David Barksdale was fired in 2010 after executives discovered he had access to a 15-year-old boy’s Google Voice call logs, as well as contact lists and cat transcripts, and unblocked himself from another teen who had lost communication with him. gawker reported at the time.

The messages he would send the children did not appear to be sexual in nature, and it seemed as if Barksdale was just using the information to show off his title.

His actions reportedly went unnoticed for months as Site Reliability Engineers for the company regularly access servers multiple times a day and often at odd hours.

Facebook has also encountered problems with employee access, with 52 employees reportedly fired between January 2014 and August 2015 for accessing user data.

Facebook has also encountered problems with employee access, with 52 employees reportedly fired between January 2014 and August 2015 for accessing user data.

However, Google is not the only tech giant to have had this problem.

Vice has previously reported that former and current Snapchat employees said it was easy and mundane to access user data, and in a newly published book Regarding the practices at Facebook, a former employee describes how the company fired 52 people between early 2014 and August 2015 for accessing user data for personal reasons.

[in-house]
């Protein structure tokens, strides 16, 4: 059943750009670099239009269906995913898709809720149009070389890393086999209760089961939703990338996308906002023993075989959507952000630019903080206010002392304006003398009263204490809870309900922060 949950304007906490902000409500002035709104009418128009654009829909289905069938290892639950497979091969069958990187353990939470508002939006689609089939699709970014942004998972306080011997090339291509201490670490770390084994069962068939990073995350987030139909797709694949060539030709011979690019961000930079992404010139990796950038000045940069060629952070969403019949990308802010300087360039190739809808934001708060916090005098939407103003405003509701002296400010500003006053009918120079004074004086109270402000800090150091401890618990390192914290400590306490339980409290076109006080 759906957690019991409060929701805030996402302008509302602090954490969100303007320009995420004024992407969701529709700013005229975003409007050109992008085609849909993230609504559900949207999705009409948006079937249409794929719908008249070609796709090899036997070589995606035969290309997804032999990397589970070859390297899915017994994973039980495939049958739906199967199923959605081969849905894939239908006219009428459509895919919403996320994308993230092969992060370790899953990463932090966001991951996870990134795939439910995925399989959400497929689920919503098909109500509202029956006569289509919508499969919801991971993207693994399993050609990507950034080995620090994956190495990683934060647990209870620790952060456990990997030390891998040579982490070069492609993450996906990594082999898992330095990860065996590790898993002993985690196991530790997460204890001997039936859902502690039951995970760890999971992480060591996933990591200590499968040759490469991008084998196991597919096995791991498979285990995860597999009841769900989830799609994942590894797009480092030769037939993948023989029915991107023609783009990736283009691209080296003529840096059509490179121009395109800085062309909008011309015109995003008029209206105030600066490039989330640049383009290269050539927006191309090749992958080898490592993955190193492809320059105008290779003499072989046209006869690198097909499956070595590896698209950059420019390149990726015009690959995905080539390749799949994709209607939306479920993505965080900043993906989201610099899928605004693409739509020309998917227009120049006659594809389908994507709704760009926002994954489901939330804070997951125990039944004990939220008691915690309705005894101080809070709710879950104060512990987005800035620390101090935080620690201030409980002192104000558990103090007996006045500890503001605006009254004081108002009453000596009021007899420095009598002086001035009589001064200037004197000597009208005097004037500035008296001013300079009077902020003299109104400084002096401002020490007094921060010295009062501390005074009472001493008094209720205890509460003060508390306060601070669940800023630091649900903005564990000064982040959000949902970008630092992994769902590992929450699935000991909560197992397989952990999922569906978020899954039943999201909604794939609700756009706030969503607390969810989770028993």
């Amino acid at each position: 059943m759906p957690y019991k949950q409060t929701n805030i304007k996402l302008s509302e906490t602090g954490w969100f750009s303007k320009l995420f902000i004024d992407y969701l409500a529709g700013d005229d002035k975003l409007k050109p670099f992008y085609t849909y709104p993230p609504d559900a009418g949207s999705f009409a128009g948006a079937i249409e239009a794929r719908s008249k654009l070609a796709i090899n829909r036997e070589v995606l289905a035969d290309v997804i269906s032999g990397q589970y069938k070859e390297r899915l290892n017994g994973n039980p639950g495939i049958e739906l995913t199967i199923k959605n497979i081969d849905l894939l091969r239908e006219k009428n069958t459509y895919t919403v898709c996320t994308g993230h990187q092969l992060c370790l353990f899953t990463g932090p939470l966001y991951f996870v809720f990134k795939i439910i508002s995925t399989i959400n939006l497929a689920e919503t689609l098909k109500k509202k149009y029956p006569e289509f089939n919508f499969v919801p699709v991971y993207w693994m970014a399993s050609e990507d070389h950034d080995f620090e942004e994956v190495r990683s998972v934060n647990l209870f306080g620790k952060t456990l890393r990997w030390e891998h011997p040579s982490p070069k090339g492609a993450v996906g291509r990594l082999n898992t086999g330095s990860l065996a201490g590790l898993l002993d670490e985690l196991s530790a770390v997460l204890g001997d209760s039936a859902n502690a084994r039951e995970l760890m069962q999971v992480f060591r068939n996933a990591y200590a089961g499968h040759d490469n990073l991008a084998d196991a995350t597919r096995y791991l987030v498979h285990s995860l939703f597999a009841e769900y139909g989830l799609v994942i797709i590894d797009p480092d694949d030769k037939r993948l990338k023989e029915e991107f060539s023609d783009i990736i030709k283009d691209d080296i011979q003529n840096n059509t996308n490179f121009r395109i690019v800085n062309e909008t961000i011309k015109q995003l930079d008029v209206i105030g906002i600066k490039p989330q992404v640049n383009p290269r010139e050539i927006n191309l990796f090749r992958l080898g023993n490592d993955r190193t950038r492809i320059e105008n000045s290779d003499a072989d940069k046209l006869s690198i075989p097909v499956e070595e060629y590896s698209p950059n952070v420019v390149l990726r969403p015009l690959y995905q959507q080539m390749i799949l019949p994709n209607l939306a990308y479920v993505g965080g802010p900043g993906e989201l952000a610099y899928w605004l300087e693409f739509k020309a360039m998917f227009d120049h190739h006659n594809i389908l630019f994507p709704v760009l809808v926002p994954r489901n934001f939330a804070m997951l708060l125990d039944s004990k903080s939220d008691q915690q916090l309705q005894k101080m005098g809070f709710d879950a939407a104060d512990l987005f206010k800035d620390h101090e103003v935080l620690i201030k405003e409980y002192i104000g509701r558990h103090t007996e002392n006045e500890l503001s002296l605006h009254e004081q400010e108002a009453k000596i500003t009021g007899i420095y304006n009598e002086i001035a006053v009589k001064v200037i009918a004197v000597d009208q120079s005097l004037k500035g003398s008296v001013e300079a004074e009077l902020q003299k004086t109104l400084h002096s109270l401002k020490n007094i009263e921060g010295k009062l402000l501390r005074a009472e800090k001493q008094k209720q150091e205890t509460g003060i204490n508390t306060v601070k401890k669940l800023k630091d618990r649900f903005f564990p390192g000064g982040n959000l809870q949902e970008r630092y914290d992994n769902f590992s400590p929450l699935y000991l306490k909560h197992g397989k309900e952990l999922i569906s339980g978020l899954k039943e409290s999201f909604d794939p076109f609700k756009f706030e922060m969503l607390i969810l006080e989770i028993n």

At that time, more than 16,000 employees had access to users’ private data, Business Insider reports, and Alex Stamos, Facebook’s chief security officer at the time, reportedly told CEO Mark Zuckerberg and other top executives that technicians had abused their access “almost every month.”

One employee, Business Insider reports, used his access to Facebook user data to track a woman he was traveling with from their hotel room after they argued, and another used his access to dig up information about a woman he had dated after she stopped responding to his messages.

He reportedly had access to “years of private conversations with friends, via Facebook Messenger, events attended, photos uploaded (including the ones she’d deleted), and messages she’d commented on or clicked on.”

The employee could also see her location in real time via the Facebook app.

But after Stamos brought the apparent breach of user privacy to Zuckerberg, he reportedly said changes were a “top priority,” and instructed Stamos to find a fix and provide an update within a year.

At the time, he suggested limiting the number of people with access to the sensitive data to fewer than 5,000 employees, with fewer than 100 having access to passwords, and introducing a procedure requiring employees to formally request access to private data.

Now, a Facebook spokesperson told Business Insider: “We have always had a zero tolerance for abuse and have fired all employees who ever had inappropriate access to data.

‘Since 2015,’ the spokesperson laments, ‘we have continued to strengthen our protocols for training, abuse, detection and prevention of our employees.

“We also continue to reduce the need for engineers to access certain types of data as they build and support our services.”